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FDA Proposes Exempting Type III DMFs from Electronic Formatting Requirement

The Food and Drug Administration (FDA) has announced that it considers Type III Drug Master Files (DMFs), which cover drug packaging and drug packaging materials, to warrant exemption from the electronic formatting requirements, also known as Electronic Common Technical Document (eCTD), being imposed on other types of DMFs.

FDA issued its proposal to exempt all Type III DMFs from the eCTD submission requirement in a revised draft guidance titled, "Providing Regulatory Submissions in Electronic Format-Certain Human Pharmaceutical Product Applications and Related Submissions Using the eCTD Specifications (Revision 7)." (See 84 Fed. Reg. 33949, July 16, 201

In releasing the proposal, FDA explained that submitters of Type III DMFs -- drug packaging manufacturers and their material suppliers -- are several steps removed from the drug or biologic applicants. Compliance with the eCTD submission requirement, which requires purchase of expensive software, would significantly burden the pharmaceutical packaging industry when balanced against their interest in supplying materials to the drug industry, given that drug packaging is often a limited portion of the packaging suppliers' overall business.

FDA acknowledged that, in contrast, the burden on the Agency in allowing submissions of Type III DMFs in non-eCTD format is expected to be "reasonably low." FDA also recognized the possibility that the burden of a mandatory eCTD filing requirement could cause some packaging suppliers to exit the business altogether, which could lead to drug supply interruptions and drug shortages.

FDA first issued its final guidance on submitting DMFs in eCTD format on May 5, 2015. The original guidance document specified that sponsors and applicants were required to submit investigational new drug applications (INDs), new drug applications (NDAs), abbreviated new drug applications (ANDAs), and biologics license applications (BLAs) in electronic format by certain dates, ranging from May 2017 through May 2018.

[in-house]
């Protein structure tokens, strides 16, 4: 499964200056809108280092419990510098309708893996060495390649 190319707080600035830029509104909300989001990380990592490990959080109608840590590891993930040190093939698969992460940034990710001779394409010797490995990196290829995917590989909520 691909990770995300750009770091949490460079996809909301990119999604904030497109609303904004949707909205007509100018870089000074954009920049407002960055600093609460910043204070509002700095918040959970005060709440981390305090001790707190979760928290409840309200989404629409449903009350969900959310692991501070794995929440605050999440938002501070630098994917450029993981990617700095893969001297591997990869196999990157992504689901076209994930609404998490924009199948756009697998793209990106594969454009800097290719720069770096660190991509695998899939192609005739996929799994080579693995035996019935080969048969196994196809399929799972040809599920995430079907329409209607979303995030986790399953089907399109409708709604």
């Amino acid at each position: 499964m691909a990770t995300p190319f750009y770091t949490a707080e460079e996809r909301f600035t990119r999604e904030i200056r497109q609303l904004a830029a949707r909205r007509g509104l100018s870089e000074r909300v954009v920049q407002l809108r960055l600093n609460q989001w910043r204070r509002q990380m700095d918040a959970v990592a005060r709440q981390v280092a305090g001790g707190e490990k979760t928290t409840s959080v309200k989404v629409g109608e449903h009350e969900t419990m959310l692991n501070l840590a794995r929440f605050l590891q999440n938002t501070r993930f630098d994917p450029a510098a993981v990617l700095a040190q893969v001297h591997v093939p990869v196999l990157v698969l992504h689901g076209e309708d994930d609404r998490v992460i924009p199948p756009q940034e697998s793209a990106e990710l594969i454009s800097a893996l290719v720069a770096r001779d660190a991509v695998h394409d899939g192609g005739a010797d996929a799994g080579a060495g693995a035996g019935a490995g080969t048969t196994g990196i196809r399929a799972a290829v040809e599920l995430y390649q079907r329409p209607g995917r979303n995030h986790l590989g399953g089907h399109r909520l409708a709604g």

FDA further stated that it considers DMFs to be submissions to an NDA, ANDA, BLA, or IND, and, therefore, subject to the deadlines. The original deadline for submitting Type III DMFs in eCTD format was May 5, 2017; however, that deadline was extended for an additional 12 months and subsequently was pushed back again to May 5, 2020, in a January 2019 version of the guidance.

FDA is accepting comments on the draft guidance until September 16, 2019. Importantly, FDA has stated that the May 5, 2020, date remains in effect until the draft version of the guidance is finalized.

© 2020 Keller and Heckman LLPNational Law Review, Volume IX, Number 199


About this Author

George G. Misko, Food and Drug Lawyer, Keller Heckman Law firm

George Misko is one of the Firm's Food and Drug Practice Group leaders. Mr. Misko's practice focuses on food and drug matters and environmental concerns, including pesticide regulation, right-to-know laws, and toxic substance control regulations. He has extensive experience counseling clients on regulatory requirements relating to chemical substances, plastics and food products in the U.S. and other jurisdictions, including Canada, the European Union, Latin America, and the Pacific Rim. He also represents trade associations, including acting as legal counsel to the...

Cythia Lieberman Regulation Compliance Lawyer Keller Heckman Law Firm

Cynthia Lieberman is a Partner in the firm’s Washington, DC office. Her practice focuses on providing legal counsel to further the business interests of entities engaged in the manufacture of food and feed additives, food and drug packaging, and medical devices. Ms. Lieberman assists clients with obtaining necessary premarket approvals for products regulated under the U.S. Food and Drug Administration, the European Union’s Plastics Regulation, China’s GB 9685, and MERCOSUR, and with submitting petitions for listings in various EU Member States, such as on Germany’s BfR Recommendations. She also advises clients on ways to establish a suitable regulatory status for products for which explicit premarket approval is not necessary.

Ms. Lieberman counsels clients on compliance with state regulatory schemes, such as California’s Proposition 65. She also represents trade and industry associations on legislative and regulatory policy initiatives impacting packaging.

Ms. Lieberman frequently writes about food packaging regulations, and is an associate editor for Packaginglaw.com.

Prior to joining Keller and Heckman, Ms. Lieberman clerked for the Honorable Robert H. Hodges Jr. at the U.S. Court of Federal Claims.